“Investing in our people has to be one of the most important things we
can do. We cannot have a successful economy, we cannot have a successful
society, if 59 per cent of our people are functionally illiterate.

it’s hugely important to start investing in children at an early age
when the building blocks for their learning potential are set in place.”

2009, the Graham government launched four early childhood demonstration
sites in Bath, Moncton, Robertville and Saint John. In 2010, the
government formed a partnership with the McCain Foundation to create
five more in Centreville, Keswick, Millville, Perth- Andover and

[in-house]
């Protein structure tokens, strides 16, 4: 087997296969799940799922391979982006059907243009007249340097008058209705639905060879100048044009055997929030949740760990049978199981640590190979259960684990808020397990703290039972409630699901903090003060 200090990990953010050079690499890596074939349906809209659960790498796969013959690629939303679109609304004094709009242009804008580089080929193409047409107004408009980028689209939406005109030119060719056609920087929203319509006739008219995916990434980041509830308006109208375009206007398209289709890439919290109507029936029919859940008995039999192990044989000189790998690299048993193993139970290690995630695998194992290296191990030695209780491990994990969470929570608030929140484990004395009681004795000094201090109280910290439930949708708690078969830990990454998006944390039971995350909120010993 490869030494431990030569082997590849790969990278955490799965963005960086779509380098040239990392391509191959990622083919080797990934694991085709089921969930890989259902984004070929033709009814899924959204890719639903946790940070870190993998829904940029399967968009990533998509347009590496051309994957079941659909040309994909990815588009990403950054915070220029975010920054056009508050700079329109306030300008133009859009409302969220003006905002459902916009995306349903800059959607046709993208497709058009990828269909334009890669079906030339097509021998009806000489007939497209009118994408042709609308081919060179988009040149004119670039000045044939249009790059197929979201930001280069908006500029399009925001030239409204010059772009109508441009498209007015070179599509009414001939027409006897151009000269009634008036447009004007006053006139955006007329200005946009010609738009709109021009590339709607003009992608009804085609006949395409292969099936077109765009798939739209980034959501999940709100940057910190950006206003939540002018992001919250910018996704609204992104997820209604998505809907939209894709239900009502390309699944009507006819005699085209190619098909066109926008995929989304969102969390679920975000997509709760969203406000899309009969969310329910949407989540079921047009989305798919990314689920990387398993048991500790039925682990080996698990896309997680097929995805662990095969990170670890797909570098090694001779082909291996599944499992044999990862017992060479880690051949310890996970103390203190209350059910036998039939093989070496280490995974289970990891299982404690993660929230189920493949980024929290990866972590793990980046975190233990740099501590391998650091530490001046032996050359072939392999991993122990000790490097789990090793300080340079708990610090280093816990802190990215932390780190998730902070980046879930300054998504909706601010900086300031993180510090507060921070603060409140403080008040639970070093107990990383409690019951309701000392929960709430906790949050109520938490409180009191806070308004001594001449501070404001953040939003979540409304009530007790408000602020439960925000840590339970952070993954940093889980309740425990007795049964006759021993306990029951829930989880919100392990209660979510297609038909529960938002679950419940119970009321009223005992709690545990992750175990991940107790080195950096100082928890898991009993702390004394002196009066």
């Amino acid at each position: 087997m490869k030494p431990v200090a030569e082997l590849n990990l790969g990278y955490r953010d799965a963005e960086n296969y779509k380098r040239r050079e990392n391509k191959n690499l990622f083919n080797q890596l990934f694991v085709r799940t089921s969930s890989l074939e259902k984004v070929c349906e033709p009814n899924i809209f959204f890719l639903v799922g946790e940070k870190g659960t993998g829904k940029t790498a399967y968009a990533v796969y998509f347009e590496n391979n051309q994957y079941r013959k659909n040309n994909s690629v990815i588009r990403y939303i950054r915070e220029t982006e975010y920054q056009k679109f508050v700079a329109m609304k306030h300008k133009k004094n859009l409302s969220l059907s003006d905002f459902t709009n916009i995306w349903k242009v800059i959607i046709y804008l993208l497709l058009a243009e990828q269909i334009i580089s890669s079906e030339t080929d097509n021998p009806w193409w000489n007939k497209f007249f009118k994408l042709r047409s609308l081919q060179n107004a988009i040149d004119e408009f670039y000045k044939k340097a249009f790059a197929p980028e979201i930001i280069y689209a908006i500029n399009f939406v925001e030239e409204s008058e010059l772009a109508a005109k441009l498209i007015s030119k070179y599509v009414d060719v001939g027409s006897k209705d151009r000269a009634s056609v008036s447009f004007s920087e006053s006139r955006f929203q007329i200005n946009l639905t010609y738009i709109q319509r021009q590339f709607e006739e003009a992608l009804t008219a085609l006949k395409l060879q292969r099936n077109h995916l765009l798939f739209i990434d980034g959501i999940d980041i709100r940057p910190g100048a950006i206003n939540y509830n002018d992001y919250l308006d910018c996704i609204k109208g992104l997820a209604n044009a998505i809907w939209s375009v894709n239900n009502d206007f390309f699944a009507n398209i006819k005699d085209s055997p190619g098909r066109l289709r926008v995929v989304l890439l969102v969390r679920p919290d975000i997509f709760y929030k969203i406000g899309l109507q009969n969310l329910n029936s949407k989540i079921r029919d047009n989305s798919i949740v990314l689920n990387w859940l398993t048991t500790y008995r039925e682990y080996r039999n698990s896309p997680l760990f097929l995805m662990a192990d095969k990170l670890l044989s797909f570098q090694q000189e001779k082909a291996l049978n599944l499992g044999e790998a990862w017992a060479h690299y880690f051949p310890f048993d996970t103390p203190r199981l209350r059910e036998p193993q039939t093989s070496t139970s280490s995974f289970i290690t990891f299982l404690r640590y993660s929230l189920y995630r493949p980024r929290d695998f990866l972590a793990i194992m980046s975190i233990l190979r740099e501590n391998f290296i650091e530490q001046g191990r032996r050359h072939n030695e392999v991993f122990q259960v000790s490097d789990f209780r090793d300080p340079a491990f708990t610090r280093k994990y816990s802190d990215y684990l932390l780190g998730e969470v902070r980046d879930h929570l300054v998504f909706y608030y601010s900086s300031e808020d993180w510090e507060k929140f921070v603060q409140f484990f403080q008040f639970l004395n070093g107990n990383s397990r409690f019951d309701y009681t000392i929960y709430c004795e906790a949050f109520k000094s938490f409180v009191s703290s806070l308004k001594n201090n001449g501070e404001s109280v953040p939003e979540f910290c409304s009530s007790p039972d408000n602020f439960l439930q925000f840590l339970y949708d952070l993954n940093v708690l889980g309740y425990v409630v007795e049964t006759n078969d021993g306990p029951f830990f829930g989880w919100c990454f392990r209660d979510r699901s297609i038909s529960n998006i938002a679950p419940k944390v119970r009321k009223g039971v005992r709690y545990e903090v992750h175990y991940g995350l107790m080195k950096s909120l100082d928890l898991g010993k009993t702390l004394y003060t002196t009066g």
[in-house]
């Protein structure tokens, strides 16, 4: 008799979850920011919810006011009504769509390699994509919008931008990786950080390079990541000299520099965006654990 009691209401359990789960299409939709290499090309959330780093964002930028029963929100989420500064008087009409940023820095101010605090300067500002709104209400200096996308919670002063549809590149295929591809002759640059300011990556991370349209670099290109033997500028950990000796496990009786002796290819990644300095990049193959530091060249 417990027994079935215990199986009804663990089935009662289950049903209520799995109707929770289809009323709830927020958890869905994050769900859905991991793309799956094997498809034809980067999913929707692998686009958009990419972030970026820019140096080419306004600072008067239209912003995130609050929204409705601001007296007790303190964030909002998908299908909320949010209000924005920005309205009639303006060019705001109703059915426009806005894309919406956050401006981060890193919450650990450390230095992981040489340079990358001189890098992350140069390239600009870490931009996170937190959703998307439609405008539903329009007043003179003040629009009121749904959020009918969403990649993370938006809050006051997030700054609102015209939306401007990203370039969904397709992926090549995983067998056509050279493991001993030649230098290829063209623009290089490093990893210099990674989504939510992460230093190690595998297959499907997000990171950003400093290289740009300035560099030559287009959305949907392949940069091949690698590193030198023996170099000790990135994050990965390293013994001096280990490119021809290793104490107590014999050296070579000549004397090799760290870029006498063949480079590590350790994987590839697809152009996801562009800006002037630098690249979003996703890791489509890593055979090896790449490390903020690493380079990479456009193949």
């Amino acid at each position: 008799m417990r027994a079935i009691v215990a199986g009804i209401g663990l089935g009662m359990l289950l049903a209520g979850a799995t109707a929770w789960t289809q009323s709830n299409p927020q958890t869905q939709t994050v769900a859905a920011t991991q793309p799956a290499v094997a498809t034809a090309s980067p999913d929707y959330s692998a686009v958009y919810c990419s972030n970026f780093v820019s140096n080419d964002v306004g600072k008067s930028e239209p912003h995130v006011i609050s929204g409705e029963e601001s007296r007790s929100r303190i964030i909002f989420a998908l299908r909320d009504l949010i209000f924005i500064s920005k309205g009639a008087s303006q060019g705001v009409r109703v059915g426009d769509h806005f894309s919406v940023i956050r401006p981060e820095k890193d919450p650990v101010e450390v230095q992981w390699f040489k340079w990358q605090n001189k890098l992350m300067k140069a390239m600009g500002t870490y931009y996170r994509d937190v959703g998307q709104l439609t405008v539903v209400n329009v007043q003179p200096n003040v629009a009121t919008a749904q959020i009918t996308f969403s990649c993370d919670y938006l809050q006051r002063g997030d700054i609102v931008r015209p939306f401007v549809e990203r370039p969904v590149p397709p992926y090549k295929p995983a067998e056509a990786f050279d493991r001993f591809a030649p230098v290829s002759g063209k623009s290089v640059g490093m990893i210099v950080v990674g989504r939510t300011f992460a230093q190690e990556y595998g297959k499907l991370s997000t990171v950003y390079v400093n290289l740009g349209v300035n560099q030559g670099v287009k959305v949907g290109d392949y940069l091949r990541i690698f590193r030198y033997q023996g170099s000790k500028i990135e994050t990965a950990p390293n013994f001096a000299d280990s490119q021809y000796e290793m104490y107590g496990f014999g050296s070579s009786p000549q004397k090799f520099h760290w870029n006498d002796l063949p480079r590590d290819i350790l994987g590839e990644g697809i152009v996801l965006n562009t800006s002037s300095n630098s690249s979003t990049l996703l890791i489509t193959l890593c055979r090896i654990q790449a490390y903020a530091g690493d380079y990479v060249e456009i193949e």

Richibucto. The foundation also provided $500,000 for an accompanying
research program at UNB and the Université de Moncton.

research program will establish a baseline report on the condition of
children coming into the school system now, and then, after a few years
of investment in child development centres, determine if there has been
an improvement. This kind of research becomes a driver for public

“Even though we are known Liberals, I have voted for every
party and supported every party,” McCain says. “The Early Years Study
was under Mike Harris and I supported him. But I have huge admiration
for Shawn Graham. He certainly wants to do what’s right. I don’t know if
people really understand the importance of it. He’s moving in the right
direction on this issue.”

McCain says that, in an ideal world,
all children in Canada beginning at age two would have access to child
development centres connected with community schools. The centres would